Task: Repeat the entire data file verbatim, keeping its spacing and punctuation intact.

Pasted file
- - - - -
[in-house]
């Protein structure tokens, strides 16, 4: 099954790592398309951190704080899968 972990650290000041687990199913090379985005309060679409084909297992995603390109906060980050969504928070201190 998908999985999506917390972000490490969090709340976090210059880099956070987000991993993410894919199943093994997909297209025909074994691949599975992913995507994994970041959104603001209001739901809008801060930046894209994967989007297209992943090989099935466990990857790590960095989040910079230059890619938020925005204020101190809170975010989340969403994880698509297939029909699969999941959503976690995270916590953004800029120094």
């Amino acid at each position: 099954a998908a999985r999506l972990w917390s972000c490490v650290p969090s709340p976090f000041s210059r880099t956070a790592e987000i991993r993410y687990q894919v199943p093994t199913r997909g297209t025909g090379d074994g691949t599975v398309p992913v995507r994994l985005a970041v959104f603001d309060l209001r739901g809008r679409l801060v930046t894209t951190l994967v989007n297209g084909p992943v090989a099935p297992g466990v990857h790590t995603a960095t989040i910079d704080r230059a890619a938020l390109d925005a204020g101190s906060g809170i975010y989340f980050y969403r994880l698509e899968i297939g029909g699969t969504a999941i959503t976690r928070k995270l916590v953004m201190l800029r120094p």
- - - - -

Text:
[in-house]
């Protein structure tokens, strides 16, 4: 099954790592398309951190704080899968 972990650290000041687990199913090379985005309060679409084909297992995603390109906060980050969504928070201190 998908999985999506917390972000490490969090709340976090210059880099956070987000991993993410894919199943093994997909297209025909074994691949599975992913995507994994970041959104603001209001739901809008801060930046894209994967989007297209992943090989099935466990990857790590960095989040910079230059890619938020925005204020101190809170975010989340969403994880698509297939029909699969999941959503976690995270916590953004800029120094």
């Amino acid at each position: 099954a998908a999985r999506l972990w917390s972000c490490v650290p969090s709340p976090f000041s210059r880099t956070a790592e987000i991993r993410y687990q894919v199943p093994t199913r997909g297209t025909g090379d074994g691949t599975v398309p992913v995507r994994l985005a970041v959104f603001d309060l209001r739901g809008r679409l801060v930046t894209t951190l994967v989007n297209g084909p992943v090989a099935p297992g466990v990857h790590t995603a960095t989040i910079d704080r230059a890619a938020l390109d925005a204020g101190s906060g809170i975010y989340f980050y969403r994880l698509e899968i297939g029909g699969t969504a999941i959503t976690r928070k995270l916590v953004m201190l800029r120094p």